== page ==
When building an unloading model, the data transmit between different analysis processes is necessary. A new model should be established for import the results of previous heating and bending stages. The new model carries on the already defined element and material message. The calculation deformation step of unloading springback is identified as static/general. The Nlgeom should be set as “On” due to the springback induced large displacement. To achieve convergence of the model, dissipated energy fraction is system default, specify damping factor is 0.0002, initial increment size is 0.01, max increment size is 1 and min is 1 × 10−5. The freedom degree of translational direction and rotation direction should be released to achieve the tube's freely deformation. Because of half-tube modeling, it's necessary to impose boundary conditions on the tube's symmetric surface. In cooling process, room temperature is 25 °C and the coefficient of heat transfer is 0.02 W/(m2·°C). The final unloading and cooling model is shown in Figure 9.

thumbnail Fig. 9

Parameter setting and simulation of unloading stage during LDTW Ti–6Al–4V tube warm bending process.

2.3 Evaluation of the heating-bending-unloading model

The quality amplification is conducted to improve the efficiency in thermal-mechanical coupling FE model of warm-bending for Ti–6Al–4V tube. When the quality amplification factor is set as 10 000, the value of ALLKE/ALLIE rises to more than 10% at the beginning of loading time and drops back quickly, with no significant dynamic effects being introduced. The curve of ALLAE/ALLIE also shows that the hourglass in the model is lighter (Fig. 10).

thumbnail Fig. 10

Value of ALLKE/ALLIE and ALLAE/ALLIE.

3 FE-based optimal design of heating scheme

Given the complexity of warm-bending of Ti–6Al–4V tube, the tube temperature during the bending stage must be guaranteed by die temperature. In the warm-bending process, the tube is not heated directly, but its heating is implemented by heat conduction and heat radiation from heated dies. In order to guarantee the clamping strength during the bending stage, the clamp die and insert die cannot be heated. Conversely, the pressure die, bend die, wiper die and mandrel can be heated. Sometimes, the working temperature maybe up to 600 °C, thus the heat insulation board and water cooling structure are needed to prevent undesired heat transfer for protecting bending machine. The temperature distribution of dies will be influenced by different heating combinations, which will affect the bending and forming quality of Ti–6Al–4V tubes. Therefore, it is necessary to optimize the heating stage to reduce the energy consumption and ensure the reasonable temperature distribution. The study mainly focuses on heating stage and simulates the temperature distribution under different heating combination of different dies to obtain the reasonable heating scheme.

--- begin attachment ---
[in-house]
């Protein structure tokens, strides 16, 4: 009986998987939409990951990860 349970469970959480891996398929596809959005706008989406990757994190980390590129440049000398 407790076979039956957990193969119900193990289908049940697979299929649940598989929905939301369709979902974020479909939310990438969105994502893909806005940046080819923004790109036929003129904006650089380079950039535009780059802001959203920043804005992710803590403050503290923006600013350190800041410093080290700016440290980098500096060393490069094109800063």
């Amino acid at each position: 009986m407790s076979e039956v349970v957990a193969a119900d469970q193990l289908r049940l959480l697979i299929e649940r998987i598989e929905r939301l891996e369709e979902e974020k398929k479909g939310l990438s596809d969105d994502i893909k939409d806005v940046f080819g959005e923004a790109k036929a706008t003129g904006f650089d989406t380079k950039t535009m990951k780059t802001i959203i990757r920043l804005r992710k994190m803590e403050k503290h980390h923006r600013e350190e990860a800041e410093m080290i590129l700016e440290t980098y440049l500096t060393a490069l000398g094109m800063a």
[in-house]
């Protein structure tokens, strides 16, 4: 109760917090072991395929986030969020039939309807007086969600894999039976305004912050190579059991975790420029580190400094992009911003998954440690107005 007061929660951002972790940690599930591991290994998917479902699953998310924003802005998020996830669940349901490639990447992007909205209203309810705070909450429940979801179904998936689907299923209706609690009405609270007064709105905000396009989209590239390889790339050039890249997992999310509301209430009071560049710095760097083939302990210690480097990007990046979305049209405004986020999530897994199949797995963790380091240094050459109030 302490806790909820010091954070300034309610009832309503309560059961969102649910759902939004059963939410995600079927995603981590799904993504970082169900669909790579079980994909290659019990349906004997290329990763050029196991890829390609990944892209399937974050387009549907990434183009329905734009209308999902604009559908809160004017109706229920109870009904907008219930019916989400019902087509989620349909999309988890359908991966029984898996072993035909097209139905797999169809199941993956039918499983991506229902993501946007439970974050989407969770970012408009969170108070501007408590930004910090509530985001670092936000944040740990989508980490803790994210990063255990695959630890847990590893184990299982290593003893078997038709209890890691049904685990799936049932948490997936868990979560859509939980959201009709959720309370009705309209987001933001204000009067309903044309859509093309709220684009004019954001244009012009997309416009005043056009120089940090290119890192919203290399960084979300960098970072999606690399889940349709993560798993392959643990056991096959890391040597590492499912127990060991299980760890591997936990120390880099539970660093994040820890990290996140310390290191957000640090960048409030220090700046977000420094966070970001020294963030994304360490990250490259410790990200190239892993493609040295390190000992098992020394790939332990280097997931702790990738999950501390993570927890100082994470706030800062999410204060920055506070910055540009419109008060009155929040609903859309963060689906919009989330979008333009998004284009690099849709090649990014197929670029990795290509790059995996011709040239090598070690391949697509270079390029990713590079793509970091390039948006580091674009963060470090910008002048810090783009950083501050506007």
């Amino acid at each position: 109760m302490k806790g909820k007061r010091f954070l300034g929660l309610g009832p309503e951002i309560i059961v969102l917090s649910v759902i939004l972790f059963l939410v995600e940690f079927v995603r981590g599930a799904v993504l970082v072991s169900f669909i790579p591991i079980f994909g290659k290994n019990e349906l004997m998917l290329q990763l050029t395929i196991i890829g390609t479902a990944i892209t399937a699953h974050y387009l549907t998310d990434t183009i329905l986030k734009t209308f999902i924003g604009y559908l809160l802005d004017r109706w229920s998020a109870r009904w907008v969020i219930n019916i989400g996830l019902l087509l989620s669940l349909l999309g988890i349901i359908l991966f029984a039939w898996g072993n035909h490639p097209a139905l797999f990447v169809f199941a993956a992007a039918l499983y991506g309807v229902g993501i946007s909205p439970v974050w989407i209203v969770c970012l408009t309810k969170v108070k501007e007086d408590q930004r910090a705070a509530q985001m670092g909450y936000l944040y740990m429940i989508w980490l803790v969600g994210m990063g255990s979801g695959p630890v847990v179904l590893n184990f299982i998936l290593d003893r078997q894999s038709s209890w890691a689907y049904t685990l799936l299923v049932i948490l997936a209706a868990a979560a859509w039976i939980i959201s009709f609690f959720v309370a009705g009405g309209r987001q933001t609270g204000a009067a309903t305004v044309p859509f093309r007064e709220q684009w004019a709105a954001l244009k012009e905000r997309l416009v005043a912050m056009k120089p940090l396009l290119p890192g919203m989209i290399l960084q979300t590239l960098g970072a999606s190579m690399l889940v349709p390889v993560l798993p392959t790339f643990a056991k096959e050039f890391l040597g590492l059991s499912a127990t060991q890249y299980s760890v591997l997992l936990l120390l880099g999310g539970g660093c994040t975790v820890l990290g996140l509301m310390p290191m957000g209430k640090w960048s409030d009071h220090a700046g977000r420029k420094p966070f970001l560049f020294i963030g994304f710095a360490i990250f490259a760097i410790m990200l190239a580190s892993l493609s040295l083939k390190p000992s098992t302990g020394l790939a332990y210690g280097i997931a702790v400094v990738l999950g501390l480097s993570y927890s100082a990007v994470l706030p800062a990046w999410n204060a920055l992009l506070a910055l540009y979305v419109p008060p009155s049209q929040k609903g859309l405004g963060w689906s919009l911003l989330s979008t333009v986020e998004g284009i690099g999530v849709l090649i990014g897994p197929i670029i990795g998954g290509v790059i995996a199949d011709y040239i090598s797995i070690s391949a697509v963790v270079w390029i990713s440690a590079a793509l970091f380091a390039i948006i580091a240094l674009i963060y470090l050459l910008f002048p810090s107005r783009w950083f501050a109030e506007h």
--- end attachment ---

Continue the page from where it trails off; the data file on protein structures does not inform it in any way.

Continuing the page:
3.1 Determination of heating schemes

During the heating stage, the highest temperature position must be the point where the elongation of the tube is the largest. The heating location should be nearby the inside surface of the tube and the outside surface of the dies, which can maintain bending temperature and increase heating efficiency. In consequence, the pressure die, mandrel die, bend die and wiper die must be heated. However, the large volume of bend die leads to severe heat consumption, resulting in difficulty for heating to the desired temperature. To achieve even temperature distribution, six combination schemes of heating system are proposed:

  • the 1st heating scheme: heating the pressure die and mandrel die;

  • the 2nd heating scheme: heating the pressure die, wiper die and mandrel die;

  • the 3rd heating scheme: heating the pressure die, wiper die, mandrel die and bend die, and at the same time, cooling the heat shields nearby the pressure die, wiper die and bend die;

  • the 4th heating scheme: heating the pressure die, wiper die, mandrel die and bend die, and without cooling the heat shields nearby the pressure die, wiper die and bend die;

  • the 5th heating scheme: heating the pressure die, wiper die, mandrel die and part of the bend die (at the bend pointcut), and at the same time, cooling the heat shields nearby the pressure die, wiper die and bend die;